President Obama will “follow the law” despite pleas from David Cameron over the extradition of hacker Gary McKinnon
US President Barack Obama has raised hopes of a compromise over the extradition of hacker Gary McKinnon to the US, after Prime Minister David Cameron raised the matter during a visit to Washington.
The Prime Minister said he hoped that McKinnon might serve part of any prison sentence in a UK prison, as part of a deal with the US, while President Obama said he hoped for a solution, between them suggesting that there are talks going on between the two countries, over McKinnon, who hacked into US space and military computers in 2001.
Talks behind the scenes?
“I trust that this will get resolved in a way that underscores the seriousness of the issue, but also underscores the fact that we work together and we can find an appropriate solution,” President Obama told a news conference with David Cameron, having stressed that he cannot get personally involved.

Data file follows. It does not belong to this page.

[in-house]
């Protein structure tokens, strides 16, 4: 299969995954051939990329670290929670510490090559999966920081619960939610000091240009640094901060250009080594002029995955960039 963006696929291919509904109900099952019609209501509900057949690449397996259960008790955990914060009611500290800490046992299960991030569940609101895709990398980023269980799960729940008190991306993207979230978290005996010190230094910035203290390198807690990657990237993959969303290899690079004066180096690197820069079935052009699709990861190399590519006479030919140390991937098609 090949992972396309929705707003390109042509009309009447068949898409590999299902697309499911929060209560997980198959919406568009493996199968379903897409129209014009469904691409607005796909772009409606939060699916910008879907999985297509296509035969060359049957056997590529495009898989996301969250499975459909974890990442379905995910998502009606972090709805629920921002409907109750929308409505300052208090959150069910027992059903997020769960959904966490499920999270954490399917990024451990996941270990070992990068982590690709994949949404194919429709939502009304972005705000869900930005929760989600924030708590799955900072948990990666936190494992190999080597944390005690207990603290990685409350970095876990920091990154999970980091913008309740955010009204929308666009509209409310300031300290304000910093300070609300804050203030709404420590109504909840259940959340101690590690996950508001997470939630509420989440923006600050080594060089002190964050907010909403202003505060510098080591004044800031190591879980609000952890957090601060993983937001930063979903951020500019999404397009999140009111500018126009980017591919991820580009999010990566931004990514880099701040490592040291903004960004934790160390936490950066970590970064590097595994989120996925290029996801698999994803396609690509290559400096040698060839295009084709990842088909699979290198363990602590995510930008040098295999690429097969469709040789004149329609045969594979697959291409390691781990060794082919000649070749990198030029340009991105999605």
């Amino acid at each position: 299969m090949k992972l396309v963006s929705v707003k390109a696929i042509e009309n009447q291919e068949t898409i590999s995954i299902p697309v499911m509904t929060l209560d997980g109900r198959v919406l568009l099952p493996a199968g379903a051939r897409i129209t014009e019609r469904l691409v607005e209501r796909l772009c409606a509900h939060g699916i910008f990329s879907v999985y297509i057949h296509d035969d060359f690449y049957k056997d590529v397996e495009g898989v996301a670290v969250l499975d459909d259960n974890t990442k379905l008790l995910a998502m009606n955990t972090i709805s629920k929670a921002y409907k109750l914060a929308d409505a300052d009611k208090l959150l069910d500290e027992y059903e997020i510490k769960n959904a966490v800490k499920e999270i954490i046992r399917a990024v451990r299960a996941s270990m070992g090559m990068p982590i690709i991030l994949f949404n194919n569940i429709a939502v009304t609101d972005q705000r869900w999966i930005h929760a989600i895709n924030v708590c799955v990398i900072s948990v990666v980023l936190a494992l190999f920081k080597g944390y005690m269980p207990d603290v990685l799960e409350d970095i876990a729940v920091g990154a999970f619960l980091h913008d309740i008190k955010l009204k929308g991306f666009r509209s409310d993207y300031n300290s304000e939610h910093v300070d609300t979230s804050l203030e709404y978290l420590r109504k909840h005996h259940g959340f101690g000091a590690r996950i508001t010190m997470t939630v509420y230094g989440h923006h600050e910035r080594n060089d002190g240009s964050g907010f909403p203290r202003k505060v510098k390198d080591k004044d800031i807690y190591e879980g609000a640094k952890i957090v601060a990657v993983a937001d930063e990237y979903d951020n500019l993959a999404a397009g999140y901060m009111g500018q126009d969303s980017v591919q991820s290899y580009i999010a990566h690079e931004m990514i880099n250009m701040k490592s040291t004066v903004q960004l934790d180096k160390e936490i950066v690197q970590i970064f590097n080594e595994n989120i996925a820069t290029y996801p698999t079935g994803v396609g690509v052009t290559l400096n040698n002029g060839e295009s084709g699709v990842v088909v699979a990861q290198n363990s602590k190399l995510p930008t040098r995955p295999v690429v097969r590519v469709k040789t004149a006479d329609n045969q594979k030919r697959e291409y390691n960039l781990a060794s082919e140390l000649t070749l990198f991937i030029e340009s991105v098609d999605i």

“Clearly there is a discussion going on between the British and the Americans about this, but I don’t want to prejudice those discussions.”
The US government has claimed that McKinnon’s hacking in 2001 caused it to shut down critical systems and networks, causing damages of approximately £435,000.
McKinnon, who has Asperger’s Syndrome, was apparently searching for information about UFOs and aliens. After indicting him, the US has pressed for extradition and trial in America, while supporters in this country have argued for trial in Britain. It has been suggested that he could face imprisonment for up to 60 years if tried in America.
Coalition changes tack
The previous Labour government argued that its hands were tied, in the face of criticism and appeals from Liberal Democrrats and Conservatives, and claims that McKinnon was a suicide risk. The extradition agreement between the two countries apparently does not allow for challenges on humanitarian grounds alone, and ex-Labour home secretary, Alan Johnson, said he could not block McKinnon’s extradition.
Cameron raised McKinnon’s case with President Obama during a meeting on Tuesday, and later told the BBC that he hoped the hackers sentence – if any – could be served partly in British jails.
“Our government has had the guts to stick up for a British citizen and raise the case with Mr Obama,” said McKinnon’s mother, Janis Sharp, according to the Daily Telegraph. “I’m just so proud of the coalition government,” added Sharp, who herself stood in the General Election. “Our hopes are that Gary can be tried in the UK.”